Let me explain that last point and put it in some context. I wrote an article entitled Are Yoga Teachers Making Us Fragile?
in which I said the following:
- The author and geneticist Bruce Lipton once asked an important question: "What's the difference between a doctor and an airplane pilot?" Before delivering the punch line he pointed out that a pilot, by law, has to go through a large checklist of items before he can begin to taxi his plane away from the airport terminal. He always does this. Your doctor likewise is expected to go over a standard list of questions and procedures when you come to see her, but since she has only about 10 minutes allocated to your visit, she rarely does this. What's the real difference between the doctor and the pilot? The pilot is on the plane with you. This bears repeating: The pilot is on the plane with you!
Lipton's comment is not meant to disparage doctors, but none of them are on the plane with you. This also applies to dentists, accountants, lawyers, best friends, family and yoga teachers. You may be surrounded by bright, educated and well-intentioned people, but you are the one flying your plane. Experts can be part of your advisory team, a council of coaches, but you have to take final responsibility for your life, for your health, for your yoga practice.
Don't take anything a yoga teacher tells you as gospel: check it out. The advice is well intentioned, but you are flying your plane. If the advice or directions do not work for you, don't follow it. You are unique. Your teacher will never know you as well as you will know yourself. Her advice is guidance, but it is not a commandment from God. Beware of dogma no matter which expert is delivering it to you. How to know if the advice doesn't work for you? Consider it, try it, but pay attention: pain is often a great signal that something isn't right. If it is not right for you, ask for options.
I believe that the role of a good teacher is to help the student recognize the warning signs, the danger signals, the little tweaks before they become big tweaks. Certainly, a bad teacher could give directions that are extremely dangerous for many students, but it is up to the student to decide whether they will do what any teacher says. You are flying the plane: if you decide to give up control of the plane, remember that the person you are putting in charge of your life is not on the plane with you! I would be very sure that I can trust that person before I took my hands off the steering wheel. You do not need to have blind trust in your yoga teacher, your lawyer or your doctor. You are allowed to test out what they are recommended before complying with their instructions. You don't have to be mean or nasty about it, but as the Buddha once said, "Put no head above your own."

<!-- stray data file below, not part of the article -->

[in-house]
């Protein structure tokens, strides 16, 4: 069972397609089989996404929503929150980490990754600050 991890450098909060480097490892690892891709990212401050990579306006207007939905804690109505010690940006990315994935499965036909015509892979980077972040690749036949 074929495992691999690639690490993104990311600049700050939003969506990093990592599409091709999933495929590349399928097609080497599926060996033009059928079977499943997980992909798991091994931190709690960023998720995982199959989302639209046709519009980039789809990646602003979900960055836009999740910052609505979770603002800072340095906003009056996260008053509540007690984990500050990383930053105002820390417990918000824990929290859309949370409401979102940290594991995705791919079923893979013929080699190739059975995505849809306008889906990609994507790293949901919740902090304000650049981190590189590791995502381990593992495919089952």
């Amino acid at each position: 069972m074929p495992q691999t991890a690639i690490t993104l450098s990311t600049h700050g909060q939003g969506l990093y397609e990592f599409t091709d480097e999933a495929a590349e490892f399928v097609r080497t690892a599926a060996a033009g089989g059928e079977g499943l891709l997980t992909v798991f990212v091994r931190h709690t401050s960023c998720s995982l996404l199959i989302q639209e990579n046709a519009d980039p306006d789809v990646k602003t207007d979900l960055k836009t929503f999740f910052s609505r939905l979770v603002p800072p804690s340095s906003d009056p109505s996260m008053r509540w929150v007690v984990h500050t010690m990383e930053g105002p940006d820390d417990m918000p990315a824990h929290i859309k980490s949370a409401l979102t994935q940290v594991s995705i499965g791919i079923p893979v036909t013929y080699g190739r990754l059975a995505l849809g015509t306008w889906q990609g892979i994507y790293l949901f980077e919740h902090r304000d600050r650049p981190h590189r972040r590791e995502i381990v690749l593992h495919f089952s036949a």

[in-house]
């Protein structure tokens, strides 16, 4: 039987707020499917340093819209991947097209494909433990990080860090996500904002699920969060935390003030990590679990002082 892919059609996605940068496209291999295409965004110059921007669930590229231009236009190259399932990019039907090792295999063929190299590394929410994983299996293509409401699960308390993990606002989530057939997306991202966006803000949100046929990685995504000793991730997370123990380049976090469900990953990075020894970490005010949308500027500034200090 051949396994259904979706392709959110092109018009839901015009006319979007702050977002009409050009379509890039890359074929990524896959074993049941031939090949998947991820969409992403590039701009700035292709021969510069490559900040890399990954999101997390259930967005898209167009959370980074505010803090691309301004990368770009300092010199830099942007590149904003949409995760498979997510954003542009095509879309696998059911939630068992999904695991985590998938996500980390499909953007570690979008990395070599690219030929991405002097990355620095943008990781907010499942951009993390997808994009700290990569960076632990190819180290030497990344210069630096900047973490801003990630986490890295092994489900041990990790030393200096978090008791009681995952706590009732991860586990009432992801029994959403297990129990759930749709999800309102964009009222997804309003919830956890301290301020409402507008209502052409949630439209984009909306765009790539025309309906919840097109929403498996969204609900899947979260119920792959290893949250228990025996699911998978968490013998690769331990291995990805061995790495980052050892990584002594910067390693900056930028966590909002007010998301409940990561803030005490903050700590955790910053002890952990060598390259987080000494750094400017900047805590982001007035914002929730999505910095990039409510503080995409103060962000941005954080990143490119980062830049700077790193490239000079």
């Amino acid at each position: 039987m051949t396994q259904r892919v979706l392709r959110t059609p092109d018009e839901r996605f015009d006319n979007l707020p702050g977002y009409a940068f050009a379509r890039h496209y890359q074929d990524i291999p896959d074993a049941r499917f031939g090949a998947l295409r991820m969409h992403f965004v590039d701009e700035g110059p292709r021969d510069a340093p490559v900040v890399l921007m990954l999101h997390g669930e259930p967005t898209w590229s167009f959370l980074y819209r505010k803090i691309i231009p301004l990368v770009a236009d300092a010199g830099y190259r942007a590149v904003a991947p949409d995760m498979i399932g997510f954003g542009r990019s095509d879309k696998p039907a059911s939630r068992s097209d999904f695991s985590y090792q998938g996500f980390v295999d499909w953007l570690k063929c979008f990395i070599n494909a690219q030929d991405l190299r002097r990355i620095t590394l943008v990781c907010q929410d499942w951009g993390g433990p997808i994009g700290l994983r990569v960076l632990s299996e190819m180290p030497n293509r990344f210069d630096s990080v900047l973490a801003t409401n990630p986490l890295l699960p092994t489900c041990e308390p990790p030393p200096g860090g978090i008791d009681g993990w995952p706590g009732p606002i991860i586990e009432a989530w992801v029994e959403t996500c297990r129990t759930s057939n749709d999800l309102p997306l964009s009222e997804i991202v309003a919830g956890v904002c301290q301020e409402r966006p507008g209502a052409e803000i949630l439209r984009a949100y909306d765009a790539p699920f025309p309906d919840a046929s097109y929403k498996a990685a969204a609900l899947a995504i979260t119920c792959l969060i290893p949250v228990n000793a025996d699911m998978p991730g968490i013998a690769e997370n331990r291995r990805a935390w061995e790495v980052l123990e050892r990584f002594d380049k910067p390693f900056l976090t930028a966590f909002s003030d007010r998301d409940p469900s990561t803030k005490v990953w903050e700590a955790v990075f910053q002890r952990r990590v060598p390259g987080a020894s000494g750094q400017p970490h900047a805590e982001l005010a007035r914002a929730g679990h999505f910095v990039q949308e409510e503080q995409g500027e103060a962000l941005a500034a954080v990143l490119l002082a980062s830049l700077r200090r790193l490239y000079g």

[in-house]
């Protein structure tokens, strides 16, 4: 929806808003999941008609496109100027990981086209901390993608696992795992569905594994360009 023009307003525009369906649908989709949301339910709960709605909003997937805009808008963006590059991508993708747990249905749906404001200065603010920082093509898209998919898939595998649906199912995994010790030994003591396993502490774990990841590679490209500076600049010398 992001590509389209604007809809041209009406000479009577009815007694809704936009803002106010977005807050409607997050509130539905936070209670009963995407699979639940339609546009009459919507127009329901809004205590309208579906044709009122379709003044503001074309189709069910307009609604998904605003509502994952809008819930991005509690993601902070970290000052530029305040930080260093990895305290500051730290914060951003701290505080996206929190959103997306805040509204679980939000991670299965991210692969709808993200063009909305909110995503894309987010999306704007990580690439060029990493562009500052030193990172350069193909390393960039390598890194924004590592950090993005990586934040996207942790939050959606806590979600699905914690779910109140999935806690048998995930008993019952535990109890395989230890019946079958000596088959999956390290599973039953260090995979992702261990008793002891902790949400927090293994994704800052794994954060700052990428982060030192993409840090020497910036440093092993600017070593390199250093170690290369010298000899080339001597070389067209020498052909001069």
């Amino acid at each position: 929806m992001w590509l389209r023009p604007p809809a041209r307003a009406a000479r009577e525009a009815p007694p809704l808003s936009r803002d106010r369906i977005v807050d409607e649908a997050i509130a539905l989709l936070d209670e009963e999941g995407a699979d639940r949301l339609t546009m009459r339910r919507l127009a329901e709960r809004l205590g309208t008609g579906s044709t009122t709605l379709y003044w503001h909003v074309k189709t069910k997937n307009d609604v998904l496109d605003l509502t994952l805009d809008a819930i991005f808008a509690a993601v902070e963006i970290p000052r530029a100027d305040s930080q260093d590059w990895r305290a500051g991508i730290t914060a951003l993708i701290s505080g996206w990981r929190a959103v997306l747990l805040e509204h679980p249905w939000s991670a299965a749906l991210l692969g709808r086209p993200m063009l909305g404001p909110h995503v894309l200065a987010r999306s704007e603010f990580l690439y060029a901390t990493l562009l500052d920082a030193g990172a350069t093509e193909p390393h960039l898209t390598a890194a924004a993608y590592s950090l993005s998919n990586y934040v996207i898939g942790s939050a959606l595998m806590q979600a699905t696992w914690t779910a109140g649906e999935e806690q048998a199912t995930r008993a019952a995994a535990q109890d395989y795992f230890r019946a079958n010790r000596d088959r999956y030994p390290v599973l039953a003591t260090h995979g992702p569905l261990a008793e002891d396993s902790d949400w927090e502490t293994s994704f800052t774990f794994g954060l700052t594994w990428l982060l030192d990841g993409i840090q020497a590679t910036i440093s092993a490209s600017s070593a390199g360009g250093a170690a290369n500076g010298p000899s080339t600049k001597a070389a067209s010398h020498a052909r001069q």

I hope your experience doesn't put you off Yin Yoga forever. I would encourage to look at the whole story and work out for yourself what caused your injury. Perhaps it was the yoga, but maybe it was only one particular posture or one particular approach to that one pose that was problematic for you. Assigning blame to the teacher or the practice of Yin Yoga may be an easy thing to do, but the result may be that you never do Yin Yoga ever again, and that would deny you many of the benefits this practice has to offer. If you re-evaluate the whole story of your injury, both the proximal and distal causes, you may come to some deeper understanding of the cause, and the lessons you learn may help you live your life more skillfully in the future.